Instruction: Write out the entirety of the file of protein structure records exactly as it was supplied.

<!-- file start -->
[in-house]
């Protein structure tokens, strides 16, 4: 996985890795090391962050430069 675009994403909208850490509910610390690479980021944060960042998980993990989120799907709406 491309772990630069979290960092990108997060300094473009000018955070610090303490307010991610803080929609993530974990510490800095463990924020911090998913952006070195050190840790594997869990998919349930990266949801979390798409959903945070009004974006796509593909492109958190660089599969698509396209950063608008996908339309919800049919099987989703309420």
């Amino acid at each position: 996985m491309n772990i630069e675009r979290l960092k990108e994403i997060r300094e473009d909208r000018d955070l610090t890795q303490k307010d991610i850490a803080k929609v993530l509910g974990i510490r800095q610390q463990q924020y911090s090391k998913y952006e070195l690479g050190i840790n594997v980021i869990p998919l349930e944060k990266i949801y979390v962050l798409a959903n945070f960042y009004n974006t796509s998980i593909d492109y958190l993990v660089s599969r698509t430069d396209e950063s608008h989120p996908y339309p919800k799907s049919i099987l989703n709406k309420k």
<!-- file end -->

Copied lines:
[in-house]
């Protein structure tokens, strides 16, 4: 996985890795090391962050430069 675009994403909208850490509910610390690479980021944060960042998980993990989120799907709406 491309772990630069979290960092990108997060300094473009000018955070610090303490307010991610803080929609993530974990510490800095463990924020911090998913952006070195050190840790594997869990998919349930990266949801979390798409959903945070009004974006796509593909492109958190660089599969698509396209950063608008996908339309919800049919099987989703309420």
């Amino acid at each position: 996985m491309n772990i630069e675009r979290l960092k990108e994403i997060r300094e473009d909208r000018d955070l610090t890795q303490k307010d991610i850490a803080k929609v993530l509910g974990i510490r800095q610390q463990q924020y911090s090391k998913y952006e070195l690479g050190i840790n594997v980021i869990p998919l349930e944060k990266i949801y979390v962050l798409a959903n945070f960042y009004n974006t796509s998980i593909d492109y958190l993990v660089s599969r698509t430069d396209e950063s608008h989120p996908y339309p919800k799907s049919i099987l989703n709406k309420k």